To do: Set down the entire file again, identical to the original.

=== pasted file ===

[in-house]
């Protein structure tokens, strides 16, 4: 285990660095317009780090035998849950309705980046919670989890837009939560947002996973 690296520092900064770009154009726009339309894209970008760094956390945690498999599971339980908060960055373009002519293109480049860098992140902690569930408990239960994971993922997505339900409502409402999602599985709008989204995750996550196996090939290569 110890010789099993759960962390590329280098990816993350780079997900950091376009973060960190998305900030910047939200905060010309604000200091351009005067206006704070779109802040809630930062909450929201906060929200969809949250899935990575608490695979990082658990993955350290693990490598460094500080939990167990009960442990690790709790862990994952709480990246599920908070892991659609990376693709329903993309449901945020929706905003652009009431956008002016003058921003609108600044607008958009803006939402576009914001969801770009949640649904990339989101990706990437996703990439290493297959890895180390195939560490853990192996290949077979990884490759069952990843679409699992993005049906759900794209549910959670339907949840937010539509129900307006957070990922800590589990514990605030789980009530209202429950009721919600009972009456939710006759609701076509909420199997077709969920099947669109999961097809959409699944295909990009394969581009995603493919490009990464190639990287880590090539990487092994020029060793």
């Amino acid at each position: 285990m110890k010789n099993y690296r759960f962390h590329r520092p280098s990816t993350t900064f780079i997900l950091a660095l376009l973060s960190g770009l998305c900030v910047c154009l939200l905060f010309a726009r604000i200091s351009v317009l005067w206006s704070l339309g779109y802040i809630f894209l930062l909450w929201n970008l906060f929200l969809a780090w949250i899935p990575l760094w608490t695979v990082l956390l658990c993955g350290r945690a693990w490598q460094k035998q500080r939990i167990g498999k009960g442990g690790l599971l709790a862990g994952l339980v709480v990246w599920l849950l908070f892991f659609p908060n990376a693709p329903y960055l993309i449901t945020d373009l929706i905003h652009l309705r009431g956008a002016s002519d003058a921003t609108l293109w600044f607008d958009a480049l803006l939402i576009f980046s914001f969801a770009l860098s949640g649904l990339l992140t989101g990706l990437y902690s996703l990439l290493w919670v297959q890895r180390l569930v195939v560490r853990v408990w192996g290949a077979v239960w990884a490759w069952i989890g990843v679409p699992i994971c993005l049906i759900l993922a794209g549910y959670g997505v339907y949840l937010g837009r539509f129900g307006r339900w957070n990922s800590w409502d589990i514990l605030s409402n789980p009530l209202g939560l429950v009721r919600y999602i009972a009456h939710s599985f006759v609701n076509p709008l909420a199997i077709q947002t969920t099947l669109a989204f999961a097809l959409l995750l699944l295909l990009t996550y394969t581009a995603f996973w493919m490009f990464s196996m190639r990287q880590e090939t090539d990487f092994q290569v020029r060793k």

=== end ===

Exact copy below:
[in-house]
């Protein structure tokens, strides 16, 4: 285990660095317009780090035998849950309705980046919670989890837009939560947002996973 690296520092900064770009154009726009339309894209970008760094956390945690498999599971339980908060960055373009002519293109480049860098992140902690569930408990239960994971993922997505339900409502409402999602599985709008989204995750996550196996090939290569 110890010789099993759960962390590329280098990816993350780079997900950091376009973060960190998305900030910047939200905060010309604000200091351009005067206006704070779109802040809630930062909450929201906060929200969809949250899935990575608490695979990082658990993955350290693990490598460094500080939990167990009960442990690790709790862990994952709480990246599920908070892991659609990376693709329903993309449901945020929706905003652009009431956008002016003058921003609108600044607008958009803006939402576009914001969801770009949640649904990339989101990706990437996703990439290493297959890895180390195939560490853990192996290949077979990884490759069952990843679409699992993005049906759900794209549910959670339907949840937010539509129900307006957070990922800590589990514990605030789980009530209202429950009721919600009972009456939710006759609701076509909420199997077709969920099947669109999961097809959409699944295909990009394969581009995603493919490009990464190639990287880590090539990487092994020029060793």
């Amino acid at each position: 285990m110890k010789n099993y690296r759960f962390h590329r520092p280098s990816t993350t900064f780079i997900l950091a660095l376009l973060s960190g770009l998305c900030v910047c154009l939200l905060f010309a726009r604000i200091s351009v317009l005067w206006s704070l339309g779109y802040i809630f894209l930062l909450w929201n970008l906060f929200l969809a780090w949250i899935p990575l760094w608490t695979v990082l956390l658990c993955g350290r945690a693990w490598q460094k035998q500080r939990i167990g498999k009960g442990g690790l599971l709790a862990g994952l339980v709480v990246w599920l849950l908070f892991f659609p908060n990376a693709p329903y960055l993309i449901t945020d373009l929706i905003h652009l309705r009431g956008a002016s002519d003058a921003t609108l293109w600044f607008d958009a480049l803006l939402i576009f980046s914001f969801a770009l860098s949640g649904l990339l992140t989101g990706l990437y902690s996703l990439l290493w919670v297959q890895r180390l569930v195939v560490r853990v408990w192996g290949a077979v239960w990884a490759w069952i989890g990843v679409p699992i994971c993005l049906i759900l993922a794209g549910y959670g997505v339907y949840l937010g837009r539509f129900g307006r339900w957070n990922s800590w409502d589990i514990l605030s409402n789980p009530l209202g939560l429950v009721r919600y999602i009972a009456h939710s599985f006759v609701n076509p709008l909420a199997i077709q947002t969920t099947l669109a989204f999961a097809l959409l995750l699944l295909l990009t996550y394969t581009a995603f996973w493919m490009f990464s196996m190639r990287q880590e090939t090539d990487f092994q290569v020029r060793k």